“Interesting but not Relevant”: Relevant Academic Teaching

About the Workshop

Paradoxically, despite the increasing relevance of academic skill to many desirable occupations, many students complain about irrelevant courses.
High level of academic skills is becoming more and more relevant to many occupations. Many employees will be required to read and analyze data, to conduct information searches, to work with partners from all over the world, to solve problems that do not have yet a solution,  and, most importantly, to learn continuously, all their lives. Yet, many students think that their academic degree, or a large part of it, is irrelevant to their future. In this workshop we will understand a little better, why and what can be done about it.

Integration of Technologies and Digital Tools to Empower Teaching and Learning

About the Workshop

In recent years there has been a constant increase in the number of students coming to lectures with cell phones, lap top computers, and tablets. These tools have changed the way and style of teaching but surprisingly, in most cases, have not had a significant effect on the frontal teaching methods used for years. Many teachers have chosen not to harness the new “guests” or integrate them in any way into frontal teaching.

Authority in class

About the Workshop

Authority is not the most important thing for lecturers. However, when something goes wrong in this regard, we understand how important it is in managing an effective learning experience. In this workshop we will present the stance that there is an effective way to deal with authority issues, one which can be taught and practiced.

Experience in Micro-Teaching

About the Workshop

A highly effetive workshop which provides coaching in teaching skills. Each one of the lecturers participating in the workshop prepares in advance a teaching segment of 7 minutes and presents it during the workshop. At the end of the presentation he/she receives feedback from the group and the facilitator, followed by a discussion about the teaching methods witnessed.

In this experiential workshop participants learn from three sources:

Basic Workshop for TAs in Frontal Courses

About the Workshop

Modern day courses suited to teaching in the twenty-first century are characterized by frequent, consistent assignments and exetensive feedback to students. Therefore, the role of the TA is critical in affecting the quality of the course and the students’ learning. The aim of this workshop is to prepare TAs for their role, in particular how to give feedback to students about their work, orally or in writing. In this workshop will analyze dilemmas arising from this, simulate various situations with students, and present relevant examples.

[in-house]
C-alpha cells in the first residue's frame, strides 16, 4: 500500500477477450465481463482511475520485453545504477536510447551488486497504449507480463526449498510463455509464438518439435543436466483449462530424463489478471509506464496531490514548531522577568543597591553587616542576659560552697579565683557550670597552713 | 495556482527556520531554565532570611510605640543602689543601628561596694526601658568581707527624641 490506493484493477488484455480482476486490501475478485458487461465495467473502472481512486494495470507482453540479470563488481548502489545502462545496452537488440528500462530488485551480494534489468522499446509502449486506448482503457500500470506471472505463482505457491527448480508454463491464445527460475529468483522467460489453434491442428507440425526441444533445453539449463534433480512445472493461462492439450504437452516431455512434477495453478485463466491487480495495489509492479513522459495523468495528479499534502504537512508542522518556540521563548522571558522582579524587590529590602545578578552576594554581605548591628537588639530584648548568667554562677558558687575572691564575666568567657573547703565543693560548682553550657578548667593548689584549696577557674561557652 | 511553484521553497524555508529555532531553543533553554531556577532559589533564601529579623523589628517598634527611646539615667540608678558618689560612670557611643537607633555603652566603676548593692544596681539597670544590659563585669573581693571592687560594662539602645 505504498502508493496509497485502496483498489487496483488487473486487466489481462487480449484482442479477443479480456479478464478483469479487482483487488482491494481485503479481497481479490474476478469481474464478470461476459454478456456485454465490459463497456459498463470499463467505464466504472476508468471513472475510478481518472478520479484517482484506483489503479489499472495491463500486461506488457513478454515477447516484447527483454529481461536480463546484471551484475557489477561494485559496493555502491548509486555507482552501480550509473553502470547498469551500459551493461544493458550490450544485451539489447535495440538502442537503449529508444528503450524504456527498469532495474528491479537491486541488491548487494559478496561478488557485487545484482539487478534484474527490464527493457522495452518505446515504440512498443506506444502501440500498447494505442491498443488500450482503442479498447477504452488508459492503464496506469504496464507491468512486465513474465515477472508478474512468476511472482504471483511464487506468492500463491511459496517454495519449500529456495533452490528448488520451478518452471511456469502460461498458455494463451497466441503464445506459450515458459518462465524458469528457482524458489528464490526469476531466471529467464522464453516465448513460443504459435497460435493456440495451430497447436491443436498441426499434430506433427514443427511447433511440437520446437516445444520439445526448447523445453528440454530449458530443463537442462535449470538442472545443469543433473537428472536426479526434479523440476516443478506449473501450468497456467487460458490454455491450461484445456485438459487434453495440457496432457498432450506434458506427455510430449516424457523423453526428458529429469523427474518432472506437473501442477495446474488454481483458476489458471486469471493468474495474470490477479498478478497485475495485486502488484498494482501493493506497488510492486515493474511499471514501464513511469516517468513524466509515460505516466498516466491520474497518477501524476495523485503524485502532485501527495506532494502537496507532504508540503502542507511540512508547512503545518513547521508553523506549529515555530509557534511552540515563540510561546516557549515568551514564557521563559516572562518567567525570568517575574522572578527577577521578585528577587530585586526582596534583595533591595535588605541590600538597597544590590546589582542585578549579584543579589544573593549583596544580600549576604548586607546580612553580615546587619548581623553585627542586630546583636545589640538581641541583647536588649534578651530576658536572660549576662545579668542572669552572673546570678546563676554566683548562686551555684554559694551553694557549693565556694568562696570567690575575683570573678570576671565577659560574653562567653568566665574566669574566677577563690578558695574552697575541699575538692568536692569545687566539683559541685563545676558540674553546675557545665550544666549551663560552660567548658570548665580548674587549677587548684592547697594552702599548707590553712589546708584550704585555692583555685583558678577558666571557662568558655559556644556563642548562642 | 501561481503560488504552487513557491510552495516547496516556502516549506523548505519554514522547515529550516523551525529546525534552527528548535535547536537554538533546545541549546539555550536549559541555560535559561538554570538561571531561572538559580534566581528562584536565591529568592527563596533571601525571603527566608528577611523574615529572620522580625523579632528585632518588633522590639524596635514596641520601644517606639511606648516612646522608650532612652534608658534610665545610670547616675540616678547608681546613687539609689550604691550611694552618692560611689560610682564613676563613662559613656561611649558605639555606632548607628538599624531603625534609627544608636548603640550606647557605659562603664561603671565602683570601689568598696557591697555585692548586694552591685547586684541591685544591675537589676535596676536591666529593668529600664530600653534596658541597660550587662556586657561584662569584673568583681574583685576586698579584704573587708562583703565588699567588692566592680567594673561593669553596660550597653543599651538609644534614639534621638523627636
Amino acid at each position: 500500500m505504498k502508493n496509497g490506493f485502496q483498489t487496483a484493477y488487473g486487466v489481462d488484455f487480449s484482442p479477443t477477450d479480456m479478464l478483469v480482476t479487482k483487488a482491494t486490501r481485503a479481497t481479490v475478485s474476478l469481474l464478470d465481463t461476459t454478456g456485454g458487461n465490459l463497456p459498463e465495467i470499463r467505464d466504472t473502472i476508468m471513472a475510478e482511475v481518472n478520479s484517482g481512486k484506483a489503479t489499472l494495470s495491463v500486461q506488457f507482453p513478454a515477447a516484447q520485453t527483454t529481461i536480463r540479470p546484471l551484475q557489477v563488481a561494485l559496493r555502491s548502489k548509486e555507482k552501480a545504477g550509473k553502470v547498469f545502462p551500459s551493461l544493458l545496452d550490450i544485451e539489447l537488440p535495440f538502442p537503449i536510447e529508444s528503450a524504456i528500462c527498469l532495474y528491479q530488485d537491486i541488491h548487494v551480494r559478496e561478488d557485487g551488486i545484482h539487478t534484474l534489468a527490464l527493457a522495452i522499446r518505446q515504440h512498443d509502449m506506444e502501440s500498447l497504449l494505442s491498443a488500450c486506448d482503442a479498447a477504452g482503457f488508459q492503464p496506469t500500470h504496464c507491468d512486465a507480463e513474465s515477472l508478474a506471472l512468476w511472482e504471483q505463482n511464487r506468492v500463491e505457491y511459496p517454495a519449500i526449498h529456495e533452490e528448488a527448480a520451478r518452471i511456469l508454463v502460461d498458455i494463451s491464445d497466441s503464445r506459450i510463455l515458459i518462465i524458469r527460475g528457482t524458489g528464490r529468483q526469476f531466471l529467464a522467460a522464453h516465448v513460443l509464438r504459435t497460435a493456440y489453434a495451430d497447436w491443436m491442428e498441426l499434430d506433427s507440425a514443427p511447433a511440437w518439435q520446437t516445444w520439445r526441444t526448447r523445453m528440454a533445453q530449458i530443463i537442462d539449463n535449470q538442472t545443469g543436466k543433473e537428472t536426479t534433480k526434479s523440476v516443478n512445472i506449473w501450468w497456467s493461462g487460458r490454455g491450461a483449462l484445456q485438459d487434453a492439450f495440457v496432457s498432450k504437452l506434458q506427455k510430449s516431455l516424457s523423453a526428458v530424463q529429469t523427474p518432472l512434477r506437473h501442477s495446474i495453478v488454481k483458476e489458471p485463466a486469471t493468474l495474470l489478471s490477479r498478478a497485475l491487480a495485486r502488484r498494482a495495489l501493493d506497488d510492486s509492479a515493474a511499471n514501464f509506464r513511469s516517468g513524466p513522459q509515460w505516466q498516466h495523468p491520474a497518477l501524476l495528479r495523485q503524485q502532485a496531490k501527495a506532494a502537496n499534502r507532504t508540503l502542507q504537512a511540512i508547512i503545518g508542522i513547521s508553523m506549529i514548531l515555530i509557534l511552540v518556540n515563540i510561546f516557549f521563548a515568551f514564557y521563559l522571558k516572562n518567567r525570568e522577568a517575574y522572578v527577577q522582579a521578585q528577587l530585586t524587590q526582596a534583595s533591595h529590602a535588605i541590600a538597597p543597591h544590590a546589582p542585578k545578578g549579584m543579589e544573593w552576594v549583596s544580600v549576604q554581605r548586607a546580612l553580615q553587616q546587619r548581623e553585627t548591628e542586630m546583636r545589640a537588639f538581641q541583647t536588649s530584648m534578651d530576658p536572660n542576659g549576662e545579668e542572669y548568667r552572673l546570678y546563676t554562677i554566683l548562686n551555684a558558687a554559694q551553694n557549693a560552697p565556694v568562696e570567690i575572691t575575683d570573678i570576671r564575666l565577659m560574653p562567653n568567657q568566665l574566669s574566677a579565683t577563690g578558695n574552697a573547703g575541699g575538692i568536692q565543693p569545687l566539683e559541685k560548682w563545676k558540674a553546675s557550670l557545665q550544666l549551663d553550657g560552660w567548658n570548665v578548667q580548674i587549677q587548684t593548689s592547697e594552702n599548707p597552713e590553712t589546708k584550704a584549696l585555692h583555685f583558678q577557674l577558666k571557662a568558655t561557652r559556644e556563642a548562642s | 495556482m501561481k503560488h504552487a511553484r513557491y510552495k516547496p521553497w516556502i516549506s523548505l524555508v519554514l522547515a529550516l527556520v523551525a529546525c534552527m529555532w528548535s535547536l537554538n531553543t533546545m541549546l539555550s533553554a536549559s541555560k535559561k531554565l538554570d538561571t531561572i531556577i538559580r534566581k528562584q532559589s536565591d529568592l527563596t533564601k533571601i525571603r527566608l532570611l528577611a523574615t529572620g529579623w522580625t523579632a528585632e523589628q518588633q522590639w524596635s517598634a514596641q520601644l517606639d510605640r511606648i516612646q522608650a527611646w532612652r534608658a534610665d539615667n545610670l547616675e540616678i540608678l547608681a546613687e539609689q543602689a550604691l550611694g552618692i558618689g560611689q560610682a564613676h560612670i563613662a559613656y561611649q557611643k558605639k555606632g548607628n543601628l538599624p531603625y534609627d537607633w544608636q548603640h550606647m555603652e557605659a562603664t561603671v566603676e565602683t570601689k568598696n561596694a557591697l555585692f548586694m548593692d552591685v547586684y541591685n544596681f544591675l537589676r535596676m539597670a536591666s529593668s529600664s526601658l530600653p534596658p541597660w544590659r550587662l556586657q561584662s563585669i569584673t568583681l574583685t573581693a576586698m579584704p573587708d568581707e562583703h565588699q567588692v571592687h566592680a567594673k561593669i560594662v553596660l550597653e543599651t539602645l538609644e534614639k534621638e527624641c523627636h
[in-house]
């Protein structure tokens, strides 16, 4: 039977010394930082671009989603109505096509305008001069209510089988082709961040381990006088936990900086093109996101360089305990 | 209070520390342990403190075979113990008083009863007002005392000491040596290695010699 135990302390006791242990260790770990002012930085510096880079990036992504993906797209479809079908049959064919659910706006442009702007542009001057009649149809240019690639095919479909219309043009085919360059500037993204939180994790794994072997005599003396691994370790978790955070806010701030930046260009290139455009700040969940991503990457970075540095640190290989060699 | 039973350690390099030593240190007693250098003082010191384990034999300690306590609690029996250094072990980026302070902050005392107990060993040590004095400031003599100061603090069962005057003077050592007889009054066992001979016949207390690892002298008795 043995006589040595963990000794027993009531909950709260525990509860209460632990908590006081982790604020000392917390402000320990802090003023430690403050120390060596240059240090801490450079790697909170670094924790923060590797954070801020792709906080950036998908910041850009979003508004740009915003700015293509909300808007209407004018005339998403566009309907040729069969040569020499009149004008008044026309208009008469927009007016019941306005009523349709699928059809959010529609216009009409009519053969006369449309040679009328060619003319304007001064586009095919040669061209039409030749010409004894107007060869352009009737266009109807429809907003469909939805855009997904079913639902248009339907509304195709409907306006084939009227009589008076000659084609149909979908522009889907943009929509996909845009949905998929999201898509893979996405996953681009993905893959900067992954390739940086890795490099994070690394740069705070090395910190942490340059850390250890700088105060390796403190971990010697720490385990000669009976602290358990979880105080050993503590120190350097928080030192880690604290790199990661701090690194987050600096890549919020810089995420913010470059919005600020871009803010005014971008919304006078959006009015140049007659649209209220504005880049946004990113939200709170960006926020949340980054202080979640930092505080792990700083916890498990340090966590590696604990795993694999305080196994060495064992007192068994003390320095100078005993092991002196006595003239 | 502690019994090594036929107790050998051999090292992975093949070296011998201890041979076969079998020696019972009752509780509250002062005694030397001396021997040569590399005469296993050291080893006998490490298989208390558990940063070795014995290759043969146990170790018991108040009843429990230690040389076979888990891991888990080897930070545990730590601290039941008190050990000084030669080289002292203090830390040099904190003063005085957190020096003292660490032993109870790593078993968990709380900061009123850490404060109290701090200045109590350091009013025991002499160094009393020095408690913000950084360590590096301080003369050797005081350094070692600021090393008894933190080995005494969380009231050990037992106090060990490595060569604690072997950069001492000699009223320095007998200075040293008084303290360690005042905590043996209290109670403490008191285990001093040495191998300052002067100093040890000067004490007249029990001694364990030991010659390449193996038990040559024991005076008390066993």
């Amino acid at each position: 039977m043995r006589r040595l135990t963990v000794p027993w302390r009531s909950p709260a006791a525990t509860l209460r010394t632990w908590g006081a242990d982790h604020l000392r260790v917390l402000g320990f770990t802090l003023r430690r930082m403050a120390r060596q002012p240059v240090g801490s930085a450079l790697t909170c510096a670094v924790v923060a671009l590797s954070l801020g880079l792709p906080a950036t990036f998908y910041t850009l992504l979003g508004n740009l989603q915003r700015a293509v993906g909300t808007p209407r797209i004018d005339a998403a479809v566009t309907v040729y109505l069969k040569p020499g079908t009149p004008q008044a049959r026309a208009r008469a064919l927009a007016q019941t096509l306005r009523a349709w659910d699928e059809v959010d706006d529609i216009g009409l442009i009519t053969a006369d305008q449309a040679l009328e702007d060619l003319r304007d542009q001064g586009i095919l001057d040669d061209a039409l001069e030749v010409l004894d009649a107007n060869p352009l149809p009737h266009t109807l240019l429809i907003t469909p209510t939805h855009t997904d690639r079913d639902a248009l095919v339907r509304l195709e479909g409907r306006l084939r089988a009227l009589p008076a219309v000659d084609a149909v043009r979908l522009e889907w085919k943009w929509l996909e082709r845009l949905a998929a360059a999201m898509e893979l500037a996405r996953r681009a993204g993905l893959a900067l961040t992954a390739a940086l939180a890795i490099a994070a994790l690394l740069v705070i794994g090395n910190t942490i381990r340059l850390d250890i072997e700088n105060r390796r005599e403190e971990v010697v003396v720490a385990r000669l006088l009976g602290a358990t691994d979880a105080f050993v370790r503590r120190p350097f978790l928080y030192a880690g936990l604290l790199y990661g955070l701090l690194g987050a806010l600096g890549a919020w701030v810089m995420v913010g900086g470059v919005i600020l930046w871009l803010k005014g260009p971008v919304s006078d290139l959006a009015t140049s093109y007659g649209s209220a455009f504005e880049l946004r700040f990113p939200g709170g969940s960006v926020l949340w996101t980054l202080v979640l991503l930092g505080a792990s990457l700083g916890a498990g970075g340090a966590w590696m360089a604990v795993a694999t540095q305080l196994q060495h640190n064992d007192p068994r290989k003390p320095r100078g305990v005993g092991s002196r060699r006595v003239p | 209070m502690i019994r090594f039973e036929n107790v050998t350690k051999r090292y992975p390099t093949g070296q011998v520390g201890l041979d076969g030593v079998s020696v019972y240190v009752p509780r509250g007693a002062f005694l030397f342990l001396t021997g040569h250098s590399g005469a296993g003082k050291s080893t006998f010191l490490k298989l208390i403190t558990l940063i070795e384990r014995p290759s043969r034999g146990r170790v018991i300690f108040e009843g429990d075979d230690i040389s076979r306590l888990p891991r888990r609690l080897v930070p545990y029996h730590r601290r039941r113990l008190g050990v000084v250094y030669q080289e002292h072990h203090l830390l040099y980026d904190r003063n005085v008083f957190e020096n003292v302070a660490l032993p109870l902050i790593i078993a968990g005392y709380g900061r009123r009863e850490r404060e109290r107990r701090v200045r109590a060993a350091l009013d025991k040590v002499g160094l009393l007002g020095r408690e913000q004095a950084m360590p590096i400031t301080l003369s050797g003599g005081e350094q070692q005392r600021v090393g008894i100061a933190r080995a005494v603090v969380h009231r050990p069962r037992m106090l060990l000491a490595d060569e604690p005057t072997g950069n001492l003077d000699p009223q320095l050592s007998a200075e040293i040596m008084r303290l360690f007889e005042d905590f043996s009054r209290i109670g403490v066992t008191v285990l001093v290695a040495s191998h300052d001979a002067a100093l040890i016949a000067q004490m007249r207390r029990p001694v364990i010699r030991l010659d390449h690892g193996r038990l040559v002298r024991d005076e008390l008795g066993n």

How to Motivate Students?

About the Workshop

What would you like to learn about motivation? How to generate enthusiasm among the students? How to get them to make an effort? How to make sure that students come to classes? In this workshop we will deal with common motivational problems and present some knoledge-based ways to solve them.

From Frontal to Online Teaching – Constructing Computerized Teaching Units

About the Workshop

In the framework of modern trends in the academic world, online courses are becoming ever more important and there has been a significant increase in the use of distance teaching and learning. The change from frontal to online teaching demands various changes and adaptations from both pedagogical and technological perspectives. These require re-planning and re-organization of the course.

Starting off on the Right Foot – Correct Management of a First Meeting and the Psychological Contract

About the Workshop

Try to remember yourself as a student going to a new course for the first time at the beginning of the semester. How long did it take you to decide whether the lecturer was any good? Whether it would be interesting? If you are like most people, you formed an opinion very quickly. Although sometimes opinions change over time, in most cases the opening minutes provide rich information, factual and emotional, about what to expect and affect your attitude and commitment to the course.